Genes, Peoples, and Languages

Genes, Peoples, and Languages Cover

Genes, Peoples, and Languages

By Luigi Luca Cavalli-Sforza; Mark Seielstad (Translator); L. L. Cavalli-Sforza

University of California Press, Paperback, 9780520228733, 227pp.

Publication Date: April 3, 2001

Description
Luigi Luca Cavalli-Sforza was among the first to ask whether the genes of modern populations contain a historical record of the human species. Cavalli-Sforza and others have answered this questionanticipated by Darwinwith a decisive yes. "Genes, Peoples, and Languages "comprises five lectures that serve as a summation of the author's work over several decades, the goal of which has been nothing less than tracking the past hundred thousand years of human evolution.
Cavalli-Sforza raises questions that have serious political, social, and scientific import: When and where did we evolve? How have human societies spread across the continents? How have cultural innovations affected the growth and spread of populations? What is the connection between genes and languages? Always provocative and often astonishing, Cavalli-Sforza explains why there is no genetic basis for racial classification.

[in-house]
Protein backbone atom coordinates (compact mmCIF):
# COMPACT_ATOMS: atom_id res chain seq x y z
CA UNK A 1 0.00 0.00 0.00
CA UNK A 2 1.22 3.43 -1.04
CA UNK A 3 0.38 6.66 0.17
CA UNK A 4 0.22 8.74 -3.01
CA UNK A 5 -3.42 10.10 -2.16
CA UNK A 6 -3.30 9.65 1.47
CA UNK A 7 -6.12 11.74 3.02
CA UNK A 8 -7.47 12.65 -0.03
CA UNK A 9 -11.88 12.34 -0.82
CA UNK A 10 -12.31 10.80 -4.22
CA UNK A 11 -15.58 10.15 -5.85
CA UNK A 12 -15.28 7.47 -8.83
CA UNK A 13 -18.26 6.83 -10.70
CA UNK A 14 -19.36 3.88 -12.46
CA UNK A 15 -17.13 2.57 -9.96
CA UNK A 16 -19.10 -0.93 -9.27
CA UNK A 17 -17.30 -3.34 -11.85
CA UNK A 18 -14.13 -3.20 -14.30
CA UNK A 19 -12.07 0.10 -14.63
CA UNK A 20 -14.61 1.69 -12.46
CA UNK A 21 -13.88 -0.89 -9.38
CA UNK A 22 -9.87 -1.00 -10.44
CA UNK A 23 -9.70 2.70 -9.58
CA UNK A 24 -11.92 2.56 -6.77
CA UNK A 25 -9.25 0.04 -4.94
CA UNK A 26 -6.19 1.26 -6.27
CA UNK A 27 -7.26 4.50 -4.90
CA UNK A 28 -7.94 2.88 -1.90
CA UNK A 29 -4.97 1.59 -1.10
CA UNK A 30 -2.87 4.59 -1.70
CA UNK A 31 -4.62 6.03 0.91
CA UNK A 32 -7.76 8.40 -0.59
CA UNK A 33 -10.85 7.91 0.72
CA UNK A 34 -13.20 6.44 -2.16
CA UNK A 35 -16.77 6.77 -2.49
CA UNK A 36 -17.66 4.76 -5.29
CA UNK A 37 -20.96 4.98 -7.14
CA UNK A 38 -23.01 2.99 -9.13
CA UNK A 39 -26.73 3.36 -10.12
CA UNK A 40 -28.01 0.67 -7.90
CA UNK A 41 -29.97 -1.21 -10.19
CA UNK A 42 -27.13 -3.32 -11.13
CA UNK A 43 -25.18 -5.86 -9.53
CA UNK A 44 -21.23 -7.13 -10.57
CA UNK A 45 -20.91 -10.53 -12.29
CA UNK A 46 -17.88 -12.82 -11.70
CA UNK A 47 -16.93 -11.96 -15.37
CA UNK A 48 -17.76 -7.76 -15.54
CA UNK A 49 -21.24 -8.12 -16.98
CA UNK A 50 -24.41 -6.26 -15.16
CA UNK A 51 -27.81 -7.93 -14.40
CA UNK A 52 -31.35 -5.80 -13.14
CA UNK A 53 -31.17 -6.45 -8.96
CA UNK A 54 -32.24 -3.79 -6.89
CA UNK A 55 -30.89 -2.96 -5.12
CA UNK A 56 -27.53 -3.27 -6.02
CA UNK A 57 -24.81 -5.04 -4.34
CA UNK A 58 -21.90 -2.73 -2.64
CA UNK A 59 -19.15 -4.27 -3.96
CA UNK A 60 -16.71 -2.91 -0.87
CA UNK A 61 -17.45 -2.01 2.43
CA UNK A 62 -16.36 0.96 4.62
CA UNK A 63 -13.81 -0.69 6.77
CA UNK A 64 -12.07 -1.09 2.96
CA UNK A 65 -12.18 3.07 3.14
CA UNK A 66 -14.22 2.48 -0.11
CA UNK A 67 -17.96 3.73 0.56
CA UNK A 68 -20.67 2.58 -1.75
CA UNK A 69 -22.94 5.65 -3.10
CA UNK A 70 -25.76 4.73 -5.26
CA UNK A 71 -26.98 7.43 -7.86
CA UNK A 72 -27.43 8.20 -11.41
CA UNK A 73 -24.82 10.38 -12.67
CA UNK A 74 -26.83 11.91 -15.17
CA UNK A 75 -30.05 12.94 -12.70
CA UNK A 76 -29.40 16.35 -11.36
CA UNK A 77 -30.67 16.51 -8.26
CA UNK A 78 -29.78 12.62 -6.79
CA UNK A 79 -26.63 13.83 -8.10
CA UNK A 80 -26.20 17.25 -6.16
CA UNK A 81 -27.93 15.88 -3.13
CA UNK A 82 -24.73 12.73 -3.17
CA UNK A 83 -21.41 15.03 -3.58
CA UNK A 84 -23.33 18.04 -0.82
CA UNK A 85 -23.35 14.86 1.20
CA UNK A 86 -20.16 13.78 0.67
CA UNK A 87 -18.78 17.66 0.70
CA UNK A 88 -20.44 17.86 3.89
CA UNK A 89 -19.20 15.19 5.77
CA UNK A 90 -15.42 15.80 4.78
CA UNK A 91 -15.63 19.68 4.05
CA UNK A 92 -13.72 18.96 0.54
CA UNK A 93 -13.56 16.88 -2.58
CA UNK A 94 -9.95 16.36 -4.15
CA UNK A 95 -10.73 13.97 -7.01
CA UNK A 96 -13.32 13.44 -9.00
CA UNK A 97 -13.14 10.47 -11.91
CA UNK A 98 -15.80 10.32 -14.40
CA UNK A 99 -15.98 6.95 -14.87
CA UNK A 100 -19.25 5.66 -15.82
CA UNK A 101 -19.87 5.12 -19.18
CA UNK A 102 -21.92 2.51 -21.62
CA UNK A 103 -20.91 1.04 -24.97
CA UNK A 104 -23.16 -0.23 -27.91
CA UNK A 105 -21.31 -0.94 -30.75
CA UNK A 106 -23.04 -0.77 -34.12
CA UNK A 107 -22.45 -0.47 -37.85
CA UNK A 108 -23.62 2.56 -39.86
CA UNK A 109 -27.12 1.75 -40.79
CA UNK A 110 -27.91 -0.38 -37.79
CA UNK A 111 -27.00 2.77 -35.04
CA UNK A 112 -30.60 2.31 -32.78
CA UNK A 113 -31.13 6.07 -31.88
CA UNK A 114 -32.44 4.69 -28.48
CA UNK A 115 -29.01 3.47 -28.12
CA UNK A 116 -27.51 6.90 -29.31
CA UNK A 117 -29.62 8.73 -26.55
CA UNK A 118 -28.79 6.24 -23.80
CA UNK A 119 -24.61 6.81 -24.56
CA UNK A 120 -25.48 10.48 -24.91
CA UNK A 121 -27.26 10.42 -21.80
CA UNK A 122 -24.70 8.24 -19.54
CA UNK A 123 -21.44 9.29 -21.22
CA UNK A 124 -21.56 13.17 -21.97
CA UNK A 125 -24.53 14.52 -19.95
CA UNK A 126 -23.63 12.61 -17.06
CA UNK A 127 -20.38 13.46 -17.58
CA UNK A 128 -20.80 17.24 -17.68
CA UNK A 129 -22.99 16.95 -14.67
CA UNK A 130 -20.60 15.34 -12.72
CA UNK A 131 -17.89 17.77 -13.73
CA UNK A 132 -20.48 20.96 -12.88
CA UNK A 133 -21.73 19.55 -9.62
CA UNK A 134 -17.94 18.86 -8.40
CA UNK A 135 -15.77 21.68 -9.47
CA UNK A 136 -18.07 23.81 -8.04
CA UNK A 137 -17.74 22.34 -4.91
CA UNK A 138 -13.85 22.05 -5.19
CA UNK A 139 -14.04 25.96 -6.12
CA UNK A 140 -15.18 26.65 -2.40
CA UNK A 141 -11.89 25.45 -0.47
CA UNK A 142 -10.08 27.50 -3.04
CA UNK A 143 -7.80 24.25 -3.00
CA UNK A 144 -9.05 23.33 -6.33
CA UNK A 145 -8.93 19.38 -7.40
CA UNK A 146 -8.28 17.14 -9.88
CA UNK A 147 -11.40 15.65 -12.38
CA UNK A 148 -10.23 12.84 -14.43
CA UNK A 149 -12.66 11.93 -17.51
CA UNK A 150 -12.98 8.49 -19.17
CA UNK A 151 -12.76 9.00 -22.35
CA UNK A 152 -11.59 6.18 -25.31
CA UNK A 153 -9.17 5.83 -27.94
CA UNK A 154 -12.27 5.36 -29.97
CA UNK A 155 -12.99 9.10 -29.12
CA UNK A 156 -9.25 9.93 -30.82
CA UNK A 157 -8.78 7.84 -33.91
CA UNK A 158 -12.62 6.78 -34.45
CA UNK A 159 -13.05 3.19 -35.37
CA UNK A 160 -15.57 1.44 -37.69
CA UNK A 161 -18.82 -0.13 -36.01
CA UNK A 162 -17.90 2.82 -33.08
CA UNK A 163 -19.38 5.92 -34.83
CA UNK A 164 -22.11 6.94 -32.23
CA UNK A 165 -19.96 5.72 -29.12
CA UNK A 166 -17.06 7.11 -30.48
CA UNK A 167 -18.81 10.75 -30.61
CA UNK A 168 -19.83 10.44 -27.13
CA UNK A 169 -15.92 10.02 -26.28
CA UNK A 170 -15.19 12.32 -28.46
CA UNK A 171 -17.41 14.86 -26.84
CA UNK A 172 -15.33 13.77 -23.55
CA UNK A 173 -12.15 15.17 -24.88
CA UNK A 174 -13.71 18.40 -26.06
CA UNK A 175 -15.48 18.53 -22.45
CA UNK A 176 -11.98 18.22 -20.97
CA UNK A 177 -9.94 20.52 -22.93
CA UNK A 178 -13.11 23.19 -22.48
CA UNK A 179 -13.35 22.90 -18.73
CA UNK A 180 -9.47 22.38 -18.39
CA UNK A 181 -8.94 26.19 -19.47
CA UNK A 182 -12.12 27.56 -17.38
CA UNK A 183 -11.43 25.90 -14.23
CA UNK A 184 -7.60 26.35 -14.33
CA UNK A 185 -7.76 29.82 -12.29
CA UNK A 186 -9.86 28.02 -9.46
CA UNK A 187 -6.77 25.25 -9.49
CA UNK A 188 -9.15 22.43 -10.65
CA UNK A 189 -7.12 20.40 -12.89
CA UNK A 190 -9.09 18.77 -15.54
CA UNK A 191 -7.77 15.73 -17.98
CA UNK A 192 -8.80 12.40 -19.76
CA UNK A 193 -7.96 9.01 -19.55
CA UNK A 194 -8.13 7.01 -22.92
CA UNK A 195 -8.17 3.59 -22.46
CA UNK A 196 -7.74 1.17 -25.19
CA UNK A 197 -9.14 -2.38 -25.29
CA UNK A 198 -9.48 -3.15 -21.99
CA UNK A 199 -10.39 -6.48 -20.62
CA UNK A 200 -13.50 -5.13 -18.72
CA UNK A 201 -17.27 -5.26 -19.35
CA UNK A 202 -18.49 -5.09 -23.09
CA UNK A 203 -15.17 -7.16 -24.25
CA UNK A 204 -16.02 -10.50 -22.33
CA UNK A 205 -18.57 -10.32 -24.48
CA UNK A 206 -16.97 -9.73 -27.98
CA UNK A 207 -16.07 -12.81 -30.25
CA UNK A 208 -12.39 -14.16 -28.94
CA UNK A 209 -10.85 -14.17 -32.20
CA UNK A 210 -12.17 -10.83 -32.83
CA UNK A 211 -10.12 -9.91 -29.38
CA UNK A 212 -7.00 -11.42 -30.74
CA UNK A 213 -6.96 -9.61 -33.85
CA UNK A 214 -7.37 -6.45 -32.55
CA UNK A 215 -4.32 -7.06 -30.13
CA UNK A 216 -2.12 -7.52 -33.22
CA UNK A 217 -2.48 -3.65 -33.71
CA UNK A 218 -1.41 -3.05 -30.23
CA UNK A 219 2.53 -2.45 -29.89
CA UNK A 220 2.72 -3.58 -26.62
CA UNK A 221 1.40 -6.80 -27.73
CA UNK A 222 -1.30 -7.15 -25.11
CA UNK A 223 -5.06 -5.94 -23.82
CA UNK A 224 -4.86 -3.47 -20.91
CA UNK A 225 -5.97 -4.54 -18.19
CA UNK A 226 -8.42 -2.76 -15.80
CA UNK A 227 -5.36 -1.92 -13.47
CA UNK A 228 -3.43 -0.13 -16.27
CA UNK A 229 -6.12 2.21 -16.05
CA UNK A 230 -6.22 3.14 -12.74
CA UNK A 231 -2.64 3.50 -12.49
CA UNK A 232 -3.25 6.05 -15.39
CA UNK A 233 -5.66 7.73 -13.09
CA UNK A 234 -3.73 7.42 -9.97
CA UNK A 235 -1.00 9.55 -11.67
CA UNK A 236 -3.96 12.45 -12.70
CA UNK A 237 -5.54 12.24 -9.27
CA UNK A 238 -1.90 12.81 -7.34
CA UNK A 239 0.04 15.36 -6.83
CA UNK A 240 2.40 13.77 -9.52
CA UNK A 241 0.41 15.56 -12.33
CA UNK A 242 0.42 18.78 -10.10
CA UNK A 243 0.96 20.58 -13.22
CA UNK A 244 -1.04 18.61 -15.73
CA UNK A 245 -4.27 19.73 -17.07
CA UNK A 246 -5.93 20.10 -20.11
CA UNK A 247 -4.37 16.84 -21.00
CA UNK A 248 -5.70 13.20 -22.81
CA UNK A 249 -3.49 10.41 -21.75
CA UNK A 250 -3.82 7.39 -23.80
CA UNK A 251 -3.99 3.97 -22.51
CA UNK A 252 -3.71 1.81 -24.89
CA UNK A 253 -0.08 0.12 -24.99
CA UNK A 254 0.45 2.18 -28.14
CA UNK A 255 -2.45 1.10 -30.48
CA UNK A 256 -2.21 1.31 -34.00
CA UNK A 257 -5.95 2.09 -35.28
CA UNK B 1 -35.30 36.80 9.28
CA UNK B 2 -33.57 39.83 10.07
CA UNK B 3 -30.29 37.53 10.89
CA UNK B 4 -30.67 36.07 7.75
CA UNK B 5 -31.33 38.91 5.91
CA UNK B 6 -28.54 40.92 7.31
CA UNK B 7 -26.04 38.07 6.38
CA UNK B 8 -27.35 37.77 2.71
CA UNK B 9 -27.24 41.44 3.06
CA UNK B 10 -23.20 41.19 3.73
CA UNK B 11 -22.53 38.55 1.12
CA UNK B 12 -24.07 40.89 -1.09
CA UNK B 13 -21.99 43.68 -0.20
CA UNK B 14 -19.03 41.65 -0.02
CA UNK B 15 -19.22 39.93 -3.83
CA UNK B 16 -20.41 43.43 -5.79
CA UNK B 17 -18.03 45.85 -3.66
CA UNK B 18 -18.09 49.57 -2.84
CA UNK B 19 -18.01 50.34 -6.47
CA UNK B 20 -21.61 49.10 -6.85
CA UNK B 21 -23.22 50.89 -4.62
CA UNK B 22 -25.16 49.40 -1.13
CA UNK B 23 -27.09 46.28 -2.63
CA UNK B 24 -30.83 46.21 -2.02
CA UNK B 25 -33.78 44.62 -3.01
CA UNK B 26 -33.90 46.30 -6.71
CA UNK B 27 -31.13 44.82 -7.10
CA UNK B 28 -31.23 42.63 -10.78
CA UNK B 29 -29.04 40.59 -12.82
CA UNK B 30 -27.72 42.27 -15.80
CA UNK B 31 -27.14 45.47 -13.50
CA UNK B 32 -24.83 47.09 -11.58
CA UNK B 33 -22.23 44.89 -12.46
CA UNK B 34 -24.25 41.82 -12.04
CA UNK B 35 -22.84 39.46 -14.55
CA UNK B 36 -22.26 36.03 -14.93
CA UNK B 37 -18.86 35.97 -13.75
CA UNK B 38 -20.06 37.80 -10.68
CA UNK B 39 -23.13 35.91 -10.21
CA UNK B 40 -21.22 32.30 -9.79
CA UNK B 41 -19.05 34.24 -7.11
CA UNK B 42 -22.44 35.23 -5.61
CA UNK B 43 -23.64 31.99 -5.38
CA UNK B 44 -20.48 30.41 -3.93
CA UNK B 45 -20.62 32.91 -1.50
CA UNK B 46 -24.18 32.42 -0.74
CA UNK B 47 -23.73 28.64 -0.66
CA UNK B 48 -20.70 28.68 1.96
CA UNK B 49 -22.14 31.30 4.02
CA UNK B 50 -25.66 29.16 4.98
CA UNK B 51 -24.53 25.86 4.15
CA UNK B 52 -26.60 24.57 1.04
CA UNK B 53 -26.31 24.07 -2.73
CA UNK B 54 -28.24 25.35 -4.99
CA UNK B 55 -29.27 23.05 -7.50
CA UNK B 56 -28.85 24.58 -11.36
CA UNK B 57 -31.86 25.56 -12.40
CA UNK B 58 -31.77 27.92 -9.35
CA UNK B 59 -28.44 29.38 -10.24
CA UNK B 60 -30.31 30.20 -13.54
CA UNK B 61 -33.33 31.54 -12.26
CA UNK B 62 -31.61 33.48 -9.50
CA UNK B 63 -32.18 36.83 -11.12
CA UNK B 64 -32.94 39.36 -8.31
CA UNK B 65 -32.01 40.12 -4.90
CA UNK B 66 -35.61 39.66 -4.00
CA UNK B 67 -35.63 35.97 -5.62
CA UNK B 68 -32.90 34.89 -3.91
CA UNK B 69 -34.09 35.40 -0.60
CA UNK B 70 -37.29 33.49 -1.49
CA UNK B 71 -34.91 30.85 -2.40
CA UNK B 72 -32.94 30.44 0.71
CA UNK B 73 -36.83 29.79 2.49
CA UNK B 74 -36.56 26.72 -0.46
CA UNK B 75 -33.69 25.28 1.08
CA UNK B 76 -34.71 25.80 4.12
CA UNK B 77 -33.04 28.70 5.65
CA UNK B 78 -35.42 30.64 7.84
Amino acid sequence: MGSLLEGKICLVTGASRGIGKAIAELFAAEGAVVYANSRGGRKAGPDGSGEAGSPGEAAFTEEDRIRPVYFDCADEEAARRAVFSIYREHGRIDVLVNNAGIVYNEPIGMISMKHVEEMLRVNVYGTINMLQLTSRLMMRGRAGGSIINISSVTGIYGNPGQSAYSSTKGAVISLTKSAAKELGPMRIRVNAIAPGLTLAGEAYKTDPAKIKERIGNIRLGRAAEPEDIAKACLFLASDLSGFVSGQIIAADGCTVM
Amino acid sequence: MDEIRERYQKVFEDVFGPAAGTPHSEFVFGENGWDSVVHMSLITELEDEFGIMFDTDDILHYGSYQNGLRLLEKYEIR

About the Author
Luigi Luca Cavalli-Sforza was born in Genoa in 1922 and has taught at the Universities of Cambridge, Parma, and Pavia. He is currently Professor Emeritus of Genetics at Stanford University and is the author of "The History and Geography of Human Genes.



Luigi Luca Cavalli-Sforza is Professor of Genetics Emeritus at Stanford Medical School, and Member of the U.S. National Academy of Sciences. His books include "History and Geography of Human Genes" and "Genes, Peoples, and Languages." Antonio Moroni is Professor Emeritus of Ecology at the University of Parma (Italy) and member of the National Academy of Sciences (Academy of XL). Gianna Zei was Professor of Statistics and Biometry at the University of Pavia and directs the population genetics group of the CNR Institute of Molecular Genetics in Pavia.